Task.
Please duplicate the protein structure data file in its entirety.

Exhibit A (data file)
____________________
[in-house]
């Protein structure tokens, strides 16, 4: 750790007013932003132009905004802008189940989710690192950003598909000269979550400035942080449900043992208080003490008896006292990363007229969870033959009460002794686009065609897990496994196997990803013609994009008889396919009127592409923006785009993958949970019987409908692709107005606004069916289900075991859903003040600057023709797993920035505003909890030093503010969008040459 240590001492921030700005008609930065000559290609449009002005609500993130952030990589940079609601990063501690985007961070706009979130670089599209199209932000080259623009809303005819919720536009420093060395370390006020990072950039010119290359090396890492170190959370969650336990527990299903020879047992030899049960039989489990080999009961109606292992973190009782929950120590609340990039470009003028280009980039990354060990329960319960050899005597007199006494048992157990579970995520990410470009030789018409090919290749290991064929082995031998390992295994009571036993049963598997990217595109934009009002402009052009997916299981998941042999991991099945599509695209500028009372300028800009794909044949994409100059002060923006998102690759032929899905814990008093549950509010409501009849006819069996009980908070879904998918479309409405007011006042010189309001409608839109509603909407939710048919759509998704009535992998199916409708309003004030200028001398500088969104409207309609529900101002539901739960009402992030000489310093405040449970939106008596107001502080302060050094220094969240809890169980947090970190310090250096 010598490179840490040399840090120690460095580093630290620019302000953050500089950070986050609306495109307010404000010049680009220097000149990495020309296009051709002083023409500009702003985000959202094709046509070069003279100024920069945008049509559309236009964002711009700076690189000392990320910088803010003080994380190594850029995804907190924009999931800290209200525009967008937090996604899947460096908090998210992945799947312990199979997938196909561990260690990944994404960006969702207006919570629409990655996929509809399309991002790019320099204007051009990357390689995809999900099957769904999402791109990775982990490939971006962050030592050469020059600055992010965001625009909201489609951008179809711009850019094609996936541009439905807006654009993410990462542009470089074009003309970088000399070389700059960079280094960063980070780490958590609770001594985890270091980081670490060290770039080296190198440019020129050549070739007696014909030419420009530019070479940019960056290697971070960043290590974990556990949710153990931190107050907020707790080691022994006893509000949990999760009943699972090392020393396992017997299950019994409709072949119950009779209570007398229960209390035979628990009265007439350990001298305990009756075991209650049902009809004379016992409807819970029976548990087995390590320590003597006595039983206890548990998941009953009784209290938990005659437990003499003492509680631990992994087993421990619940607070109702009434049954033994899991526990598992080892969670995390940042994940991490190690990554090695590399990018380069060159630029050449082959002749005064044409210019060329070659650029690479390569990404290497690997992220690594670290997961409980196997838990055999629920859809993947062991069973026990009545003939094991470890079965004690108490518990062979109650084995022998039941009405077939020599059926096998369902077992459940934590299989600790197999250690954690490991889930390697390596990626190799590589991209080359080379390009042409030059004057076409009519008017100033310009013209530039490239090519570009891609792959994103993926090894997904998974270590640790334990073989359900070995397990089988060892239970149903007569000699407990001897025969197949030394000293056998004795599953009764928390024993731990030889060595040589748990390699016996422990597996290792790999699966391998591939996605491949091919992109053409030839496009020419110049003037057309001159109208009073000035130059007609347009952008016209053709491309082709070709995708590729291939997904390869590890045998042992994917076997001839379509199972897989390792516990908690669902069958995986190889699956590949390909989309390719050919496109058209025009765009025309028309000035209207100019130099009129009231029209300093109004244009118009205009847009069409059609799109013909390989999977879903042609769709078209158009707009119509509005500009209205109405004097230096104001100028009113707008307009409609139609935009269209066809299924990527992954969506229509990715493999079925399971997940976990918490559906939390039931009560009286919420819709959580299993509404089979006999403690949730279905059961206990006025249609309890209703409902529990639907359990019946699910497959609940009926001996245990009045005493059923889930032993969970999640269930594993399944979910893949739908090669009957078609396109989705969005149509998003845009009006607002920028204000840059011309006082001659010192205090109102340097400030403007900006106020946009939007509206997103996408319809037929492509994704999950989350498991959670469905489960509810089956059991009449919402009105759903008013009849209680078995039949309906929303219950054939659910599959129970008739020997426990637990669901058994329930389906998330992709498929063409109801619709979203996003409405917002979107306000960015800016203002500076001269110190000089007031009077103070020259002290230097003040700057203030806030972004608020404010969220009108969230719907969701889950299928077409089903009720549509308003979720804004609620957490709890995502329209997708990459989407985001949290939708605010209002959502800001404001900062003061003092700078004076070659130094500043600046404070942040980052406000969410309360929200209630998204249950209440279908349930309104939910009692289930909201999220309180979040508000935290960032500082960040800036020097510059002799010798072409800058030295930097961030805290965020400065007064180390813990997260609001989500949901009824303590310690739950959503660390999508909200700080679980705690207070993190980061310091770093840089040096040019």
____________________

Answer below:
[in-house]
């Protein structure tokens, strides 16, 4: 750790007013932003132009905004802008189940989710690192950003598909000269979550400035942080449900043992208080003490008896006292990363007229969870033959009460002794686009065609897990496994196997990803013609994009008889396919009127592409923006785009993958949970019987409908692709107005606004069916289900075991859903003040600057023709797993920035505003909890030093503010969008040459 240590001492921030700005008609930065000559290609449009002005609500993130952030990589940079609601990063501690985007961070706009979130670089599209199209932000080259623009809303005819919720536009420093060395370390006020990072950039010119290359090396890492170190959370969650336990527990299903020879047992030899049960039989489990080999009961109606292992973190009782929950120590609340990039470009003028280009980039990354060990329960319960050899005597007199006494048992157990579970995520990410470009030789018409090919290749290991064929082995031998390992295994009571036993049963598997990217595109934009009002402009052009997916299981998941042999991991099945599509695209500028009372300028800009794909044949994409100059002060923006998102690759032929899905814990008093549950509010409501009849006819069996009980908070879904998918479309409405007011006042010189309001409608839109509603909407939710048919759509998704009535992998199916409708309003004030200028001398500088969104409207309609529900101002539901739960009402992030000489310093405040449970939106008596107001502080302060050094220094969240809890169980947090970190310090250096 010598490179840490040399840090120690460095580093630290620019302000953050500089950070986050609306495109307010404000010049680009220097000149990495020309296009051709002083023409500009702003985000959202094709046509070069003279100024920069945008049509559309236009964002711009700076690189000392990320910088803010003080994380190594850029995804907190924009999931800290209200525009967008937090996604899947460096908090998210992945799947312990199979997938196909561990260690990944994404960006969702207006919570629409990655996929509809399309991002790019320099204007051009990357390689995809999900099957769904999402791109990775982990490939971006962050030592050469020059600055992010965001625009909201489609951008179809711009850019094609996936541009439905807006654009993410990462542009470089074009003309970088000399070389700059960079280094960063980070780490958590609770001594985890270091980081670490060290770039080296190198440019020129050549070739007696014909030419420009530019070479940019960056290697971070960043290590974990556990949710153990931190107050907020707790080691022994006893509000949990999760009943699972090392020393396992017997299950019994409709072949119950009779209570007398229960209390035979628990009265007439350990001298305990009756075991209650049902009809004379016992409807819970029976548990087995390590320590003597006595039983206890548990998941009953009784209290938990005659437990003499003492509680631990992994087993421990619940607070109702009434049954033994899991526990598992080892969670995390940042994940991490190690990554090695590399990018380069060159630029050449082959002749005064044409210019060329070659650029690479390569990404290497690997992220690594670290997961409980196997838990055999629920859809993947062991069973026990009545003939094991470890079965004690108490518990062979109650084995022998039941009405077939020599059926096998369902077992459940934590299989600790197999250690954690490991889930390697390596990626190799590589991209080359080379390009042409030059004057076409009519008017100033310009013209530039490239090519570009891609792959994103993926090894997904998974270590640790334990073989359900070995397990089988060892239970149903007569000699407990001897025969197949030394000293056998004795599953009764928390024993731990030889060595040589748990390699016996422990597996290792790999699966391998591939996605491949091919992109053409030839496009020419110049003037057309001159109208009073000035130059007609347009952008016209053709491309082709070709995708590729291939997904390869590890045998042992994917076997001839379509199972897989390792516990908690669902069958995986190889699956590949390909989309390719050919496109058209025009765009025309028309000035209207100019130099009129009231029209300093109004244009118009205009847009069409059609799109013909390989999977879903042609769709078209158009707009119509509005500009209205109405004097230096104001100028009113707008307009409609139609935009269209066809299924990527992954969506229509990715493999079925399971997940976990918490559906939390039931009560009286919420819709959580299993509404089979006999403690949730279905059961206990006025249609309890209703409902529990639907359990019946699910497959609940009926001996245990009045005493059923889930032993969970999640269930594993399944979910893949739908090669009957078609396109989705969005149509998003845009009006607002920028204000840059011309006082001659010192205090109102340097400030403007900006106020946009939007509206997103996408319809037929492509994704999950989350498991959670469905489960509810089956059991009449919402009105759903008013009849209680078995039949309906929303219950054939659910599959129970008739020997426990637990669901058994329930389906998330992709498929063409109801619709979203996003409405917002979107306000960015800016203002500076001269110190000089007031009077103070020259002290230097003040700057203030806030972004608020404010969220009108969230719907969701889950299928077409089903009720549509308003979720804004609620957490709890995502329209997708990459989407985001949290939708605010209002959502800001404001900062003061003092700078004076070659130094500043600046404070942040980052406000969410309360929200209630998204249950209440279908349930309104939910009692289930909201999220309180979040508000935290960032500082960040800036020097510059002799010798072409800058030295930097961030805290965020400065007064180390813990997260609001989500949901009824303590310690739950959503660390999508909200700080679980705690207070993190980061310091770093840089040096040019």